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In this study, treatment of complex pelvic ring injuries at Level I trauma centers was associated with reduced mortality, more aggressive utilization of angiography and ICU care, and higher rates of more complicated orthopedic operations. Patients treated at Level II trauma centers tended to die earlier, were less likely to receive angiographic intervention, and admission to an ICU. At Level II trauma centers, these pelvic ring injuries were more likely to be treated either nonoperatively or by external fixation instead of with more complex open reduction and internal fixation procedures.

Hemorrhage control is considered a key factor in the survival of patients with complex pelvic ring injuries.26 Prior investigations have focused on the timing of treatment for these injuries. Initial treatment in a patient hemorrhaging from pelvic ring fractures can consist of one or more of the following interventions: angiography, preperitoneal packing, and temporary pelvic fracture stabilization (binder, c-clamp, or external fixator).27 The most effective treatment regimen is a point of controversy and often depends upon the availability, timing, and experience with these different treatment modalities.28 However, reduced times to angiography have been associated with decreased overall mortality.29,30 While our study did not find a difference in the average time to angiography, we did find evidence that Level I trauma centers used interventional radiology procedures more often in their treatment of these patients. Our finding of a lower early mortality rate in Level I trauma centers is consistent with other investigations demonstrating effective hemorrhage control and interventional radiology intervention as being critical toward decreasing morbidity and mortality in complex pelvic fracture patients.31–34

The ability to appropriately monitor and treat seriously injured patients at risk for complications after admission is also critical. We found that Level I trauma centers admitted more of their patients to ICUs, whereas stepdown units were favored by Level II centers. While the overall failure to rescue rate was not different between centers, patients treated in an ICU were more likely to be rescued than those treated elsewhere in the hospital. This is similar to Haas’ findings that trauma centers with lower mortality were better at rescuing their patients.35 Our results suggest that the severely injured patients are optimally managed and observed in the ICU. Intensive care units have a more favorable nurse to patient ratio and are equipped to rapidly detect and respond to acute changes in a patient’s condition.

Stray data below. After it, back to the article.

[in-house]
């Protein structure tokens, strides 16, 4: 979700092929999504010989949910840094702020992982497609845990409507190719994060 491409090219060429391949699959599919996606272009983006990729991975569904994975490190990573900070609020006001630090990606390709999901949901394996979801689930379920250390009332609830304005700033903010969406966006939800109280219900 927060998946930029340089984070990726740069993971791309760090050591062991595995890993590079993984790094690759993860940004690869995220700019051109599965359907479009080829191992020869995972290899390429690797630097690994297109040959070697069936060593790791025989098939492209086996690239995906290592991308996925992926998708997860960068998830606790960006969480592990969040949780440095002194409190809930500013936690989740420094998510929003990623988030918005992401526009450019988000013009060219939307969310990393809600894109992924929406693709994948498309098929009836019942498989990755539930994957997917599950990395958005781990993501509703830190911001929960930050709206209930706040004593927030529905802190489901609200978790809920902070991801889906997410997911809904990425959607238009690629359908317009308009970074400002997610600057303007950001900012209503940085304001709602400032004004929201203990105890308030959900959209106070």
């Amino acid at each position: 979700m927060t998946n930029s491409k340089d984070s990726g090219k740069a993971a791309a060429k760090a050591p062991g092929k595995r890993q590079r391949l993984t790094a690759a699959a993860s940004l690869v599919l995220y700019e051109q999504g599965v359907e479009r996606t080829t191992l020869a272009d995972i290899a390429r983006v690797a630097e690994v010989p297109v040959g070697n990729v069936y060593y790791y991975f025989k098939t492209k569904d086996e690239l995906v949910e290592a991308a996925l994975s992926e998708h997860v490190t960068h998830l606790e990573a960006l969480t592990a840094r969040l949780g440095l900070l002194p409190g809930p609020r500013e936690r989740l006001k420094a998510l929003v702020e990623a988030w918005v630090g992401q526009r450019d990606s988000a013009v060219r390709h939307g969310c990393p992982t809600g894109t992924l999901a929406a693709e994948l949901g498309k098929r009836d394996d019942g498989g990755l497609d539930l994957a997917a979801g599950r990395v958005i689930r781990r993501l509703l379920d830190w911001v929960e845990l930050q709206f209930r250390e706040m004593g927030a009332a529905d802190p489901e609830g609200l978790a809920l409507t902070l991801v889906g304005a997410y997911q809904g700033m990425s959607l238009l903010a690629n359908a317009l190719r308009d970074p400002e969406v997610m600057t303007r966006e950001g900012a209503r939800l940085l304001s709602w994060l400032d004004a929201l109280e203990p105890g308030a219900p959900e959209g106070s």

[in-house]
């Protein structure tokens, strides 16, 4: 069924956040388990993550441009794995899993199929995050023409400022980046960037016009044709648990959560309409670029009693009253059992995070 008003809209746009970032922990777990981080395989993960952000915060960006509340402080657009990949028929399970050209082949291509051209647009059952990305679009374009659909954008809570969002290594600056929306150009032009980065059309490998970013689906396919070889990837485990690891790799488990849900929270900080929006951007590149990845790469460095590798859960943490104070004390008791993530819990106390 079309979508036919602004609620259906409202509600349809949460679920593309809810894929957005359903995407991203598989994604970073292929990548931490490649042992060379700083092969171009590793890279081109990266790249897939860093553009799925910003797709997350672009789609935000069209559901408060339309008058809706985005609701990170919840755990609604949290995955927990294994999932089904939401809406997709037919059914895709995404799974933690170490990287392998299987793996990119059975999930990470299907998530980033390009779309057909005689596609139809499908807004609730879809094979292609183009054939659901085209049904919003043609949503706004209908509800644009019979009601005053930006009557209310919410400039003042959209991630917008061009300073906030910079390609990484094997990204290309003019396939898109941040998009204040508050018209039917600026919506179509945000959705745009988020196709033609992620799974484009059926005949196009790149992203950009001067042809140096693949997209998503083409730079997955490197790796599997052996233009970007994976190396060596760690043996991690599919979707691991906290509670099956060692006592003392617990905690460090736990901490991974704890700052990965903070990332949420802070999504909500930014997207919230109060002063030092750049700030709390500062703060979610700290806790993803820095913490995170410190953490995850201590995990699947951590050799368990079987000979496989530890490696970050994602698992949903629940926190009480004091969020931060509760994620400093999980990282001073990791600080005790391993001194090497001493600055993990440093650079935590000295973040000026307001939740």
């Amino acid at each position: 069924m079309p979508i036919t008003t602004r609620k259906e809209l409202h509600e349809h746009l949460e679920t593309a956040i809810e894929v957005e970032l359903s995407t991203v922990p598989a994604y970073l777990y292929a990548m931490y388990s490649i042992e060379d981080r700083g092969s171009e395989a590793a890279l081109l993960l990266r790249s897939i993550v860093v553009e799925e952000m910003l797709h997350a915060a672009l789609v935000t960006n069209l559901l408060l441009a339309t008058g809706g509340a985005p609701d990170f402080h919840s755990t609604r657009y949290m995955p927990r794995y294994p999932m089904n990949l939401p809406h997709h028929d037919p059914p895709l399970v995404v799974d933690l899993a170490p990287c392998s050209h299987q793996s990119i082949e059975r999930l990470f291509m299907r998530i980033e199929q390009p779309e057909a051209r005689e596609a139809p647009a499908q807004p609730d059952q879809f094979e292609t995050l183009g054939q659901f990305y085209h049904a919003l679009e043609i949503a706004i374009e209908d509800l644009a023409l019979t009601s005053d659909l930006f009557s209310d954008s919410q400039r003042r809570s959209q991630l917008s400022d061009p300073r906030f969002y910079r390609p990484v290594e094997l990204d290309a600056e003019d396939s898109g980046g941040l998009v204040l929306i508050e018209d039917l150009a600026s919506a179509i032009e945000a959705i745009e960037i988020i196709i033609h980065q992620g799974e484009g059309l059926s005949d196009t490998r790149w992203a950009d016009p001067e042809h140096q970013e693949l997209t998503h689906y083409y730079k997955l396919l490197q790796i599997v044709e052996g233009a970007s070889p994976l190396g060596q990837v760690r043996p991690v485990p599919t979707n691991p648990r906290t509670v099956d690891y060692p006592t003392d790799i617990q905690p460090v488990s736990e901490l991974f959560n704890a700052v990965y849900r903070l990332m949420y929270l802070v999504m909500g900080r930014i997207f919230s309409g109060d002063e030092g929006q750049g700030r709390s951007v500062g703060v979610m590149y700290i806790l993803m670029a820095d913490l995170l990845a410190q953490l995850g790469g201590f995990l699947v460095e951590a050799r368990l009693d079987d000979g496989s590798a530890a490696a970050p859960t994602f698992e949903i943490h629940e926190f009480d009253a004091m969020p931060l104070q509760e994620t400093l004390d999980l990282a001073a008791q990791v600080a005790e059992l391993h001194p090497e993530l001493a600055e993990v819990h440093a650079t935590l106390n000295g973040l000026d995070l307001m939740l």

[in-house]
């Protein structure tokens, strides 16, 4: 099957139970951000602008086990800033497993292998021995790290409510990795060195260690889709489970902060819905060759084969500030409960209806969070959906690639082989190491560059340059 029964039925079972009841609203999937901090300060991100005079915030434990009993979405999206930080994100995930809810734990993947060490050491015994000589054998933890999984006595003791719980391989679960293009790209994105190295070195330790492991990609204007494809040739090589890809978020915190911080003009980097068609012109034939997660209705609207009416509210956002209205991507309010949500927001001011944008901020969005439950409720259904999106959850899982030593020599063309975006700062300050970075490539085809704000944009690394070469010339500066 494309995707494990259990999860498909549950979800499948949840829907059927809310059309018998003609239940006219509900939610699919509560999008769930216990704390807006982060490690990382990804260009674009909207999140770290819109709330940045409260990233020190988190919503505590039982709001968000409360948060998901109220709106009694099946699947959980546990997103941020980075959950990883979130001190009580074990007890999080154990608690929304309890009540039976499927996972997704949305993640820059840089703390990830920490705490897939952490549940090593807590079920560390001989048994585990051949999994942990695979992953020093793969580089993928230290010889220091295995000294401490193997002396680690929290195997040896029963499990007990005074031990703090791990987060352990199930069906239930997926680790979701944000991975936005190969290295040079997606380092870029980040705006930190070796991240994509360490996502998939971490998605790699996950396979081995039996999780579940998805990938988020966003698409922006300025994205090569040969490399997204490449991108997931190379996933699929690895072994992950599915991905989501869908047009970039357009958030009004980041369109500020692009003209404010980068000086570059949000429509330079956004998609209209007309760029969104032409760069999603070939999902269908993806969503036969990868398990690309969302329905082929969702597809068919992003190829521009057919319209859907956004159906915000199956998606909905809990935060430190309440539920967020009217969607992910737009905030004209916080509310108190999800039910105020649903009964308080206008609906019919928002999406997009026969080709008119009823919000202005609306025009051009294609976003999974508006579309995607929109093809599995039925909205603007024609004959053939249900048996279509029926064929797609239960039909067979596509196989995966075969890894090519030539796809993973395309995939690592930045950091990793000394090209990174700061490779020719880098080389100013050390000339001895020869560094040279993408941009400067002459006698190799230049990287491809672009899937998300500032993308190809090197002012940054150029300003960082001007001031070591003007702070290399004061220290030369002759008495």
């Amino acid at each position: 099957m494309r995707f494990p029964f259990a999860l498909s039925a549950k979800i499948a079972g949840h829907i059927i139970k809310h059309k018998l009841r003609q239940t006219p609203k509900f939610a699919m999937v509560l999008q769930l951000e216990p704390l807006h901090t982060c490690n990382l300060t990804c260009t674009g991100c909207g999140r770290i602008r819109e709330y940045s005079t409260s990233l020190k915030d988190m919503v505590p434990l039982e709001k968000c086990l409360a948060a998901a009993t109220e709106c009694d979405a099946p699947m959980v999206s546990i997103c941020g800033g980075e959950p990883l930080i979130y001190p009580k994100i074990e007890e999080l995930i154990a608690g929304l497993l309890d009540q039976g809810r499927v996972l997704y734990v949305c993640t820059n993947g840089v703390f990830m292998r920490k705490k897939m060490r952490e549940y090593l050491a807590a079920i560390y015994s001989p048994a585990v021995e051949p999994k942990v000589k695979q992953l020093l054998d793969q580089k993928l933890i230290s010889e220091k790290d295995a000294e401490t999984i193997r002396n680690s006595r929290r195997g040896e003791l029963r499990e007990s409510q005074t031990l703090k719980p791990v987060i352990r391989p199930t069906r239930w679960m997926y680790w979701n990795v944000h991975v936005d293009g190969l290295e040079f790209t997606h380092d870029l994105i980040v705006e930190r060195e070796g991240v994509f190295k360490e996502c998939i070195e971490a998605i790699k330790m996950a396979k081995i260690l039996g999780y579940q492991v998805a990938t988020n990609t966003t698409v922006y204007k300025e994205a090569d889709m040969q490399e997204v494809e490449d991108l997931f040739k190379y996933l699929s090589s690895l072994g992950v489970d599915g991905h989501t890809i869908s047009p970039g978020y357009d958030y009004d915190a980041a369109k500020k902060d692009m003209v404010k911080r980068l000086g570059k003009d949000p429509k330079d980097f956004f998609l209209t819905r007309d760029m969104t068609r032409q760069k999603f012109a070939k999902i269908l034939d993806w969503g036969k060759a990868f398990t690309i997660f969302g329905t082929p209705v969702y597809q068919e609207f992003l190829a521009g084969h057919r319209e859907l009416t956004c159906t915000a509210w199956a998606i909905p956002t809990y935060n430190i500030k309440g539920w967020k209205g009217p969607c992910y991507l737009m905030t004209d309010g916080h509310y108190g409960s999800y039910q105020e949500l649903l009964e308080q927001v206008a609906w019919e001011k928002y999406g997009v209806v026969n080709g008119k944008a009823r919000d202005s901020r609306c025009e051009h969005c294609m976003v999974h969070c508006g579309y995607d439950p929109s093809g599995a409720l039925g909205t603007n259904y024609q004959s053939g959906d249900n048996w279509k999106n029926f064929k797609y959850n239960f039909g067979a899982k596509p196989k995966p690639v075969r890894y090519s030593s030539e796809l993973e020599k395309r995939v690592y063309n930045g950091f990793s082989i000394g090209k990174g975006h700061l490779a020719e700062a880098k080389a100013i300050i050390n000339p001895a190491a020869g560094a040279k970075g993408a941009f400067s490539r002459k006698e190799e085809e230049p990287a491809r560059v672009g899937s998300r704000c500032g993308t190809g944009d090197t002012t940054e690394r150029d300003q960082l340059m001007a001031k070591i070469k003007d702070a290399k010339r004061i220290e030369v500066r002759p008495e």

While there is known variability in the orthopedic treatment of pelvic ring injuries, our findings in this study warrant further investigation to determine why this occurs.8,23,36 We found that Level I trauma centers were more likely to perform more complicated open procedures like ORIF while Level II centers incorporated external fixation more often into their overall construct. For example, a significant lateral compression type pattern (partially stable) could be treated with posterior fixation supported by anterior ring stabilization. This anterior fixation could be in the form of an external fixator or with an InFix device (an anterior subcutaneous bar construct).37 Alternatively, this injury pattern could be treated solely by internal fixation in the form of a LC2 type percutaneous screw. The InFix or LC2 type percutaneous screw treatments require significantly more surgical expertise and system support to implement than application of an external fixator. Given these differences in operative approach, additional examination of the orthopedic surgeon training level and experience with operating around the pelvis at Level I and II trauma centers is merited.

Patients at Level II trauma centers were more likely to be treated either nonoperatively or with an external fixator as part of their overall care. However, we were limited in that the granularity within the data available to us did not allow for discrimination between operative versus nonoperative partially stable injuries. While use of an external fixator is considered a key component of treatment in a damage control scenario, it is unlikely that Level II centers treated more patients in extremis as the two groups were well matched for injury, bleeding, and hemodynamics in our study.27 Decisions on which treatment to use for a pelvic ring injury requires a thorough understanding of complex injury patterns and ability to tailor the most appropriate and safe intervention in the surgeons armamentarium to the individual patient.

We were unable to fully investigate preperitoneal pelvic packing along with external fixation usage in this study. The principal reason for this limitation was that the preponderance of the data was collected using ICD9 procedure codes. Preperitoneal packing is only identifiable with ICD10 coding used at the very end of this study. Future studies will need access to better fracture pattern data and all of the different interventions used must be recognizable in the procedure coding.

Finding outcome differences along with variability in pelvic injury treatment patterns in verified Level I and 2 trauma centers is concerning as a potential quality gap.9 Interventional radiology procedures require a well-trained, highly specialized staff to mobilize in a timely fashion and may not have the same availability as a trauma surgeon and an operating room in all trauma centers. In addition, there are likely discrepancies in the ability of interventional radiology suites at different levels of trauma center to handle hemodynamically unstable patients who may also require operative intervention. Preperitoneal pelvic packing is often suggested as a timely and viable option in these patients resulting in similar or better outcomes when compared to angiography.5,28,38–41 However, effective utilization of the preperitoneal packing technique requires familiarity with the procedure and repetitive volume to optimize results. In our study, Level I trauma centers cared for higher volumes of all pelvic ring injuries (p < 0.001). The volume of exposure to complex injuries can become diminished within inclusive trauma systems where there may be many Level II trauma centers. Trauma center volume has been correlated with better outcomes.42–44